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A man passes by a Couche Tard convenience store in Montreal in 2012.Graham Hughes/The Canadian Press

Canadian convenience store giant Alimentation Couche-Tard Inc. says it is seeing an improving environment for mergers and acquisitions as it hunts for its next big deal after a five-year lull.

The Laval, Que.-based company, which operates about 14,100 stores worldwide mostly under the Circle K banner, is seeing deal flow in the sector picking up while competition for assets is easing, chief executive officer Brian Hannasch said Wednesday. Activity has picked up in the United States in particular in recent weeks, buoying prospects for a transaction, he said.

“I kind of joke with the team that Warren Buffett hadn’t done a deal in five years either so we shouldn’t feel so bad,” Mr. Hannasch said in an interview with The Globe and Mail. “But he’s finally done a couple lately. So it’s our turn now.”

Couche-Tard has ballooned in size from a regional convenience store chain to a global titan through acquisitions and organic growth. It hasn’t made a major purchase since buying Texas-based CST Brands for US$4.4-billion in 2017, highlighting a disciplined approach to deal-making.

The retail giant wanted to buy French grocer Carrefour SA last year but the plan was thwarted after the two companies failed to provide a sufficient heads-up to the French government, which vowed to oppose the transaction. Couche-Tard is seen as the leading candidate to buy Petro-Canada, whose owner Suncor Energy Inc. is considering options for the storied chain, but analysts say other buying opportunities are also likely to surface in the months ahead.

The competitive environment for deals has changed as higher interest rates limit the ability of some buyers to access capital, and that will benefit Couche-Tard as valuations come down, Mr. Hannasch said. “When you look at who’s been competing with us over the last four or five years, it’s been people that are using the high yield markets and private equity partnerships. And those are largely sidelined today. So we feel good about that.”

Couche-Tard analyzed several takeover opportunities in recent years but “just couldn’t get our head around the prices they were selling for,” Mr. Hannasch said. The company has made some of its best acquisitions in times of economic distress where capital markets weren’t available to all buyers and people were uncertain about the future, he said. The deal for CST, as well as the takeovers of Statoil ASA’s retail network and U.S. convenience operator Pantry Inc., are examples, he said.

Suncor and U.S. activist investor Elliott Investment Management Inc. announced an agreement in July in which they said the company could divest Petro-Canada’s 1,500-site retail network “with the goal of unlocking shareholder value.” Elliott has pegged the value of the business at $4.7-billion to $9-billion.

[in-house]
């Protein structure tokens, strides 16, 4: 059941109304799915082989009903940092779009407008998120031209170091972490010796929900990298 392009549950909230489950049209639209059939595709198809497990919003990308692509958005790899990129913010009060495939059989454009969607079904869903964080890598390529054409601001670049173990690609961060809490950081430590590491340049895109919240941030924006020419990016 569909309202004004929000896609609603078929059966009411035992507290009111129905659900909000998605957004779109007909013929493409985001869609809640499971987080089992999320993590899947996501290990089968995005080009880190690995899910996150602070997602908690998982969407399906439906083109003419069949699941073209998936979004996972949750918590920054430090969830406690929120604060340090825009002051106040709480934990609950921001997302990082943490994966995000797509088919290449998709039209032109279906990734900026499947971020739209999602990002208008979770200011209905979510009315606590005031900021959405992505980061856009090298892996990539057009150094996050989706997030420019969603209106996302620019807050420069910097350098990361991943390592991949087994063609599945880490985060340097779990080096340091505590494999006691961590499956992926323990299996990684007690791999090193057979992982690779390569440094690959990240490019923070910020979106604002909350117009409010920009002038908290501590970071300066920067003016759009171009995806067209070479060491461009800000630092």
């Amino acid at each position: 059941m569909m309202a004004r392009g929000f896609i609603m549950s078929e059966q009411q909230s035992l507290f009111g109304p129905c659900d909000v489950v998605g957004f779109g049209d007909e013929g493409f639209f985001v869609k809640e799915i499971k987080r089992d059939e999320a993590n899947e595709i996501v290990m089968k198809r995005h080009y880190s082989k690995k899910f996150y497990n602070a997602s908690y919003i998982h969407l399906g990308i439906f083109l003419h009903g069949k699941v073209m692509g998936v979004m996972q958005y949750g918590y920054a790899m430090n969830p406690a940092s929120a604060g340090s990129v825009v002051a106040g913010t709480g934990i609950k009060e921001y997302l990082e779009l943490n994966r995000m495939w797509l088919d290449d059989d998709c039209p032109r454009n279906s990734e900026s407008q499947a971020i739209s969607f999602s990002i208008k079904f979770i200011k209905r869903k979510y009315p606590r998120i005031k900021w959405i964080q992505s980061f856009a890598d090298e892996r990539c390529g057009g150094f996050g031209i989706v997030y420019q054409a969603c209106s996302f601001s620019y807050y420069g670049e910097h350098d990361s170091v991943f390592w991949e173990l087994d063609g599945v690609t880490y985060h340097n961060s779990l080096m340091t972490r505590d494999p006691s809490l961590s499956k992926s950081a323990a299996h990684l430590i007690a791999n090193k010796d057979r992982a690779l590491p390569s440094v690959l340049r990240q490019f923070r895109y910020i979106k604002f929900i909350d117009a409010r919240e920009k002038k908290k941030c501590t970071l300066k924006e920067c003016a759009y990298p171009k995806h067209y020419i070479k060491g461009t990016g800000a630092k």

Antitrust concerns would likely prevent Couche-Tard from acquiring all of Petro-Canada, leaving other companies such as Parkland Corp. to scoop up parts where there is little overlap. Couche-Tard was forced to divest roughly 20 per cent of the 226 Wilsons gas stations and convenience stores it purchased in Atlantic Canada to resolve concerns by Canada’s Competition Bureau.

Parts of Petro-Canada would be “a fantastic fit” for Couche-Tard’s network, Mr. Hannasch said. “But like with Wilsons, I think we’d have to have solutions to help us accommodate the pieces that wouldn’t fit with us.”

Several oil companies have jettisoned their Canadian retail networks in recent years, such as Imperial Oil Ltd., Cenovus Energy Inc. and Chevron Corp. Couche-Tard, Parkland and 7-Eleven have been buyers.

Couche-Tard on Wednesday reported a net profit of US$872-million or 85 cents a share for its latest quarter ended July 17, a 14-per-cent increase over the same period last year that handily beat the 73 cents a share analysts had expected. Revenue rose 37 per cent to US$18.6-billion.

The company was able to squeeze out higher profit margins from selling gasoline, even as fuel volumes declined. It was also able to limit the growth in operating expenses seen over the previous two quarters from areas like labour, energy and rent inflation.

“During periods of oil price declines, as we are seeing now, retail fuel margins are typically high as the industry is slow to bring down pricing at the pump,” Bank of Montreal analyst Peter Sklar said in a research note. “As a result, the recent decline in oil prices supports the possibility of continuing strong retail fuel margins in the U.S. and upward earnings revisions.”

Consumer behaviour is changing in the face of higher gasoline prices and inflationary pressures, Couche-Tard said. Drivers are buying less fuel at each fill-up. And many customers are also switching to lesser expensive brands for food and drink, a boon for the company’s private-label products such as chips and bottled water.

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